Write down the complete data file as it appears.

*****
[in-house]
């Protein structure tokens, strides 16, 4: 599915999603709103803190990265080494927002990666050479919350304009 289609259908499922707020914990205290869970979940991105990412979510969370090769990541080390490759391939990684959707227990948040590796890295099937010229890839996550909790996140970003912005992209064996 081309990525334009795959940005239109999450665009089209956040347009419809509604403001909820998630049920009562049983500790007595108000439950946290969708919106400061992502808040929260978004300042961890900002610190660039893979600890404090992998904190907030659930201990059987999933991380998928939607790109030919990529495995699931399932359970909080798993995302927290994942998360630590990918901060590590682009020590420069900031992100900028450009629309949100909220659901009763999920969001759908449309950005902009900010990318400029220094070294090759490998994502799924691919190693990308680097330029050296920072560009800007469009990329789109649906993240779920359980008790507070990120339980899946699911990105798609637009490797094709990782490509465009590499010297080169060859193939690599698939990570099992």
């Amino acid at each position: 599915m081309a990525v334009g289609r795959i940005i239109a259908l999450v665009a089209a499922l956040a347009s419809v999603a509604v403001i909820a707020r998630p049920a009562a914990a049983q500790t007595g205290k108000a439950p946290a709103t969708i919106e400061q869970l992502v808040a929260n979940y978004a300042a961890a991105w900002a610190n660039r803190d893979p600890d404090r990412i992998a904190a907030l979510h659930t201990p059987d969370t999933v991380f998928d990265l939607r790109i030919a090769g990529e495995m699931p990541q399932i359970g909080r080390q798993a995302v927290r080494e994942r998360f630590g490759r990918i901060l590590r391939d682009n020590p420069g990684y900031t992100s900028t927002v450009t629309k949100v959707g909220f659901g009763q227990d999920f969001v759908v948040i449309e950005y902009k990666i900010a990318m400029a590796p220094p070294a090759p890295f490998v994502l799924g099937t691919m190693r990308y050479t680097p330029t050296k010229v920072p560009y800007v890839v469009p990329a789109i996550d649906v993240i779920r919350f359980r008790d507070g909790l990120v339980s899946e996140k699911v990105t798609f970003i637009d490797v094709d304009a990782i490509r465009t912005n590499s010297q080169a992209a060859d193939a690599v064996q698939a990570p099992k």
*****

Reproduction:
[in-house]
């Protein structure tokens, strides 16, 4: 599915999603709103803190990265080494927002990666050479919350304009 289609259908499922707020914990205290869970979940991105990412979510969370090769990541080390490759391939990684959707227990948040590796890295099937010229890839996550909790996140970003912005992209064996 081309990525334009795959940005239109999450665009089209956040347009419809509604403001909820998630049920009562049983500790007595108000439950946290969708919106400061992502808040929260978004300042961890900002610190660039893979600890404090992998904190907030659930201990059987999933991380998928939607790109030919990529495995699931399932359970909080798993995302927290994942998360630590990918901060590590682009020590420069900031992100900028450009629309949100909220659901009763999920969001759908449309950005902009900010990318400029220094070294090759490998994502799924691919190693990308680097330029050296920072560009800007469009990329789109649906993240779920359980008790507070990120339980899946699911990105798609637009490797094709990782490509465009590499010297080169060859193939690599698939990570099992």
């Amino acid at each position: 599915m081309a990525v334009g289609r795959i940005i239109a259908l999450v665009a089209a499922l956040a347009s419809v999603a509604v403001i909820a707020r998630p049920a009562a914990a049983q500790t007595g205290k108000a439950p946290a709103t969708i919106e400061q869970l992502v808040a929260n979940y978004a300042a961890a991105w900002a610190n660039r803190d893979p600890d404090r990412i992998a904190a907030l979510h659930t201990p059987d969370t999933v991380f998928d990265l939607r790109i030919a090769g990529e495995m699931p990541q399932i359970g909080r080390q798993a995302v927290r080494e994942r998360f630590g490759r990918i901060l590590r391939d682009n020590p420069g990684y900031t992100s900028t927002v450009t629309k949100v959707g909220f659901g009763q227990d999920f969001v759908v948040i449309e950005y902009k990666i900010a990318m400029a590796p220094p070294a090759p890295f490998v994502l799924g099937t691919m190693r990308y050479t680097p330029t050296k010229v920072p560009y800007v890839v469009p990329a789109i996550d649906v993240i779920r919350f359980r008790d507070g909790l990120v339980s899946e996140k699911v990105t798609f970003i637009d490797v094709d304009a990782i490509r465009t912005n590499s010297q080169a992209a060859d193939a690599v064996q698939a990570p099992k």